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Gardening Hints

June third week in your garden:

CARPET BEDDING: Carpet beddings was a favorite of Victorian gardeners, although this style of intricate bedding is not practiced so much nowadays because it is so labour-intensive.

Using colored succulents – Senecio, Echeveria and Sedum – to outline the letters of the logo and green carpets of Herniaria and purple-red Alternanthera to represent apples, the 5 sq m bed contained approximately 10,000 plug plants. An alpine sink or bed filled with carpet bedding would make a great display on a smaller scale. To look its best, carpet bedding requires regular clipping, at least once a fortnight throughout the summer, to keep the plants neat and tidy. This is well worth the effort.

During any dry periods ensure that the plants are well watered but do not apply any additional fertilizer, as the aim here is to keep the plants small and compact.

MOWING A WILDFLOWER MEADOW: Setting aside a part of the garden as a meadow is very much encouraged these days. Avoid mowing meadow areas with spring bulbs such as crocuses and daffodils until June and encourage wild flowers to grow, flower and set seed. Monitor the seed situation in a wildflower meadow so that you cut it at the right time. Ideally, let the flower seed fall before mowing or collect some to propagate yourself but cut the meadow before the grasses have a chance to self-seed.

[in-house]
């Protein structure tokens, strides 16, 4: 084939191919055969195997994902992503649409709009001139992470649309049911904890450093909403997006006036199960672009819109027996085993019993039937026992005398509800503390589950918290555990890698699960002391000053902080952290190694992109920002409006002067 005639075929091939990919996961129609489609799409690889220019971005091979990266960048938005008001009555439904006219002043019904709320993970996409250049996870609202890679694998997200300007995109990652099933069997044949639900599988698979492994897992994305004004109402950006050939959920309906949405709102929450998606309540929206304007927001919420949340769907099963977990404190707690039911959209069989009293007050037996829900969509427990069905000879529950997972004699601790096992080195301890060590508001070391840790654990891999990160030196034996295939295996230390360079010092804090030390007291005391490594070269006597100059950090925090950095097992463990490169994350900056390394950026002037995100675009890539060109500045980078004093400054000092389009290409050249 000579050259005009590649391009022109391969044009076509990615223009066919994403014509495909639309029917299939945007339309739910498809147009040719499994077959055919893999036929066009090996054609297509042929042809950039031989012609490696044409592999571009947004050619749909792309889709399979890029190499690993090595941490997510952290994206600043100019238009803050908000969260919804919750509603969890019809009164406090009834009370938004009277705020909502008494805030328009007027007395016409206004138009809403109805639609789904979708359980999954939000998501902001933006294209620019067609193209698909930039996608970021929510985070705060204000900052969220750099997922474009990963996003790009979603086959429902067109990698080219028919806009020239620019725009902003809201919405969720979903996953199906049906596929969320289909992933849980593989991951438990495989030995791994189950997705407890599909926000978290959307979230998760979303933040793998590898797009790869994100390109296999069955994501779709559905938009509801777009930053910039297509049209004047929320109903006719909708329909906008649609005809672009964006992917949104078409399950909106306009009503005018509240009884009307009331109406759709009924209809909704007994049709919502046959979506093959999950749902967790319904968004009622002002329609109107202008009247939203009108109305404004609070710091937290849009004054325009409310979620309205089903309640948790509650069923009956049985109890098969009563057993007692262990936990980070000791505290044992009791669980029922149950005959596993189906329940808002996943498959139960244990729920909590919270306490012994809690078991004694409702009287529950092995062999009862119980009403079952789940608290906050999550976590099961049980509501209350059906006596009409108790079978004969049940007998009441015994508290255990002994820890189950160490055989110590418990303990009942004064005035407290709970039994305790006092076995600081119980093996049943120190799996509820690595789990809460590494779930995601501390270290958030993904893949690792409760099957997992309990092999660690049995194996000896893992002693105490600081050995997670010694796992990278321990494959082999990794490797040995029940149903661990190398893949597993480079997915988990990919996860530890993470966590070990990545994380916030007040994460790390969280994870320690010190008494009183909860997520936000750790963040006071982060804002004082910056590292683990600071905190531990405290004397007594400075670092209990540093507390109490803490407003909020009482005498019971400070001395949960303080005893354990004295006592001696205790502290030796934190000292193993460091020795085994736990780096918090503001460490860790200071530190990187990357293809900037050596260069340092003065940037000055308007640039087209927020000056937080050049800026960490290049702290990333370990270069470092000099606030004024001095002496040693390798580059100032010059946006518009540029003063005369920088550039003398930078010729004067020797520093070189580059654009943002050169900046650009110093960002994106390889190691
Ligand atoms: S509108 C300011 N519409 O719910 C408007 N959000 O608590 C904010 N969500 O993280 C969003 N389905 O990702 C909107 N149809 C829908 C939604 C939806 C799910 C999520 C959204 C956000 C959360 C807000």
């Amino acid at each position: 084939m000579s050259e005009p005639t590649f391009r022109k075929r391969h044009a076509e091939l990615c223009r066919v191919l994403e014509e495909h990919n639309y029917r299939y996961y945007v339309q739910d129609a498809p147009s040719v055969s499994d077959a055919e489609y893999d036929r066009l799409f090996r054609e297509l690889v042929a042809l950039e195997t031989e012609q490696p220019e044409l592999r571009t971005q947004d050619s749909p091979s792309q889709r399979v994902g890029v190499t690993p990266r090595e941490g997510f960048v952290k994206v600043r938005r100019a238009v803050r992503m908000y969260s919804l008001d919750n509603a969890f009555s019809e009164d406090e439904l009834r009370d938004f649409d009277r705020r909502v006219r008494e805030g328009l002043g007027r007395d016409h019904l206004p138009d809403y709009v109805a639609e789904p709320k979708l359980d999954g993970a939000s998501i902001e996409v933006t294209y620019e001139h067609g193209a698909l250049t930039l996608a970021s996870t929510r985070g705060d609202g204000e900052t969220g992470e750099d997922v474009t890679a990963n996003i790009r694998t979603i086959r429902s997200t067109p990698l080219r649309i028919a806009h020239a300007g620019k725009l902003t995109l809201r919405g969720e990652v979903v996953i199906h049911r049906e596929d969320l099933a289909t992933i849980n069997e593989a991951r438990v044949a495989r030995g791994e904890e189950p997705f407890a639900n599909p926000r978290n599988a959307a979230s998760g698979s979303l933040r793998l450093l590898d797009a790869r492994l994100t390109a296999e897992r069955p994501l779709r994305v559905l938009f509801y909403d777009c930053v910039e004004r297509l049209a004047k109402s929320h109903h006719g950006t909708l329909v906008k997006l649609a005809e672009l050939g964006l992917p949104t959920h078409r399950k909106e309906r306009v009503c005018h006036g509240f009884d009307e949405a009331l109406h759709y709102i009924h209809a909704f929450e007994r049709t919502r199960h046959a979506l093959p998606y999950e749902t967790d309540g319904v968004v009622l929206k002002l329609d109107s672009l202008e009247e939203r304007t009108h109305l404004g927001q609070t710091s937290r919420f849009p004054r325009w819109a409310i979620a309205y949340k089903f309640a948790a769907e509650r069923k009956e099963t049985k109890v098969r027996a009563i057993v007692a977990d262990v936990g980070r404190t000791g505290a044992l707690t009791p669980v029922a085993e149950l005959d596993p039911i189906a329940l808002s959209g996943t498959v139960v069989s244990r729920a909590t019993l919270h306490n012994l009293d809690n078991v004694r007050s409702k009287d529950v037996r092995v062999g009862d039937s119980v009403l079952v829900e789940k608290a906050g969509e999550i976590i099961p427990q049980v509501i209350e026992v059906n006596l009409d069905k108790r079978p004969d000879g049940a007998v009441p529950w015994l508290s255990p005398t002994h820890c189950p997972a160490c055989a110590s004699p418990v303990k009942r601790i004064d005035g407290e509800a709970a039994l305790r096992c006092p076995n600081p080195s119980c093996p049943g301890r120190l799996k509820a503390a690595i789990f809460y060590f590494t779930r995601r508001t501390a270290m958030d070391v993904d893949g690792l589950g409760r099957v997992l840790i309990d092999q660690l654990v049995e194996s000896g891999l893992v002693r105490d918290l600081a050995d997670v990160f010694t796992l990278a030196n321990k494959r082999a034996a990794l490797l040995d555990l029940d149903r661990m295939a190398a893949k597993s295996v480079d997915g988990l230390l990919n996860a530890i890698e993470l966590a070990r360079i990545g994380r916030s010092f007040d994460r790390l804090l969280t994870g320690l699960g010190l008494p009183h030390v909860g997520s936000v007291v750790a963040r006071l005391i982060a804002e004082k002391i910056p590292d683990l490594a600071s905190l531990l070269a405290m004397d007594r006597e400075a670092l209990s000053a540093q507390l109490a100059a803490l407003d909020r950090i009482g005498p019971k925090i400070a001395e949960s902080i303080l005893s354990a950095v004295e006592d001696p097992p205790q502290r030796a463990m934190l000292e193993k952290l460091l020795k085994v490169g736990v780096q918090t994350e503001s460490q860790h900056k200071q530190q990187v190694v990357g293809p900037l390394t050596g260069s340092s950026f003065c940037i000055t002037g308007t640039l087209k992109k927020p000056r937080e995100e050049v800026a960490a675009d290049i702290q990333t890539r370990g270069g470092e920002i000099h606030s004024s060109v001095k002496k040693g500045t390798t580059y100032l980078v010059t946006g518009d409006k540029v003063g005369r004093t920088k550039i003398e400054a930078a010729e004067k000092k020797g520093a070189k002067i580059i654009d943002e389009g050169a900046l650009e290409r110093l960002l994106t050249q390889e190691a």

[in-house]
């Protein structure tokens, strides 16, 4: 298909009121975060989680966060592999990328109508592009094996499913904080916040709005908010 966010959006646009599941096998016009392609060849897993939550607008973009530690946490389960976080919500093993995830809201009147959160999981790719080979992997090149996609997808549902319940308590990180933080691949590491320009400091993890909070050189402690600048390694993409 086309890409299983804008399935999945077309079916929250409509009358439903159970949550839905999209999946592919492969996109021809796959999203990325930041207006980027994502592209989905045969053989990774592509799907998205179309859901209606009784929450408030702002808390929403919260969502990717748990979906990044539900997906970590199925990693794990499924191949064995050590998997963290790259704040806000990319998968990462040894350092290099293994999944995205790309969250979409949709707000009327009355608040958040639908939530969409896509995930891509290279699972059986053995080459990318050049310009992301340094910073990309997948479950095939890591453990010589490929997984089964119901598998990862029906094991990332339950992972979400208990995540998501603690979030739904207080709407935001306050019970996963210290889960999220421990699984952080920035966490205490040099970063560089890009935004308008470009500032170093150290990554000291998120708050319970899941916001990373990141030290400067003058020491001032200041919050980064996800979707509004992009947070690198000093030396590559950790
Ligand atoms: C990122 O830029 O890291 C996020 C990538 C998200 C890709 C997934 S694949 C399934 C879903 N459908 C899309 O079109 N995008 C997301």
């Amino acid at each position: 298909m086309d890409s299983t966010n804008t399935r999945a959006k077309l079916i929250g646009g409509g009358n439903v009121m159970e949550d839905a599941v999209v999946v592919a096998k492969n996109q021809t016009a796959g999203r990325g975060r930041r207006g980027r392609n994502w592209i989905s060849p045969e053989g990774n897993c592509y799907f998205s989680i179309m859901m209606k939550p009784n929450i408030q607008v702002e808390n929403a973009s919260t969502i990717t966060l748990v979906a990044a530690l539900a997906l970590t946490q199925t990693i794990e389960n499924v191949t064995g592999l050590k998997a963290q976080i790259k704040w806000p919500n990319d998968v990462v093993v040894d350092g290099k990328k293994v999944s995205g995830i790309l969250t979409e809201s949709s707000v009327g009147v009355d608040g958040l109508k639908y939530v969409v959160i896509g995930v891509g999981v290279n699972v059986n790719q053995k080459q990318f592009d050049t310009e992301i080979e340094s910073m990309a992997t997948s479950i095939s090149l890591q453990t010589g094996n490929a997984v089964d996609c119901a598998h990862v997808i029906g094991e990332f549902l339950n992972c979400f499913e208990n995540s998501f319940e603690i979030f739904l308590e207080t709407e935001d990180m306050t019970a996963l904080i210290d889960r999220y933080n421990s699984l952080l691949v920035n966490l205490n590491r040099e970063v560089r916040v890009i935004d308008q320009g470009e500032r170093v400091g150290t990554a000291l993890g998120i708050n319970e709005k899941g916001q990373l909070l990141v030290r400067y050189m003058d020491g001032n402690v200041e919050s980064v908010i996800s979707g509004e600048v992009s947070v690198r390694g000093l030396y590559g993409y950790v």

The mowing regime depends upon the types of plants that are being encouraged.

The spring meadow is managed for bulbous perennials and has just been cut short to a height of about 1cm, as most seed has fallen by mid-June. Once it greens-up it is mown regularly: approximately once a week depending on the weather. To reduce the soil fertility and improve the meadow, the cuttings are removed. The summer meadow will be cut a little later, once some of the wild flowers have set their seed. Some seed will be collected and sown in modules to be planted out next year, in the spring. Of particular note are ragged robin in the damper part of the meadow and yellow rattle, a semi-parasitic plant that reduces the vigour of the grass. The meadows are mown regularly for the rest of the year.

Mowing stops when the new foliage of the desired plants begin to emerge. For example, in the summer meadow mowing ceases in autumn when the autumn-flowering crocus Crocus speciosus emerges.

Gardening Hints
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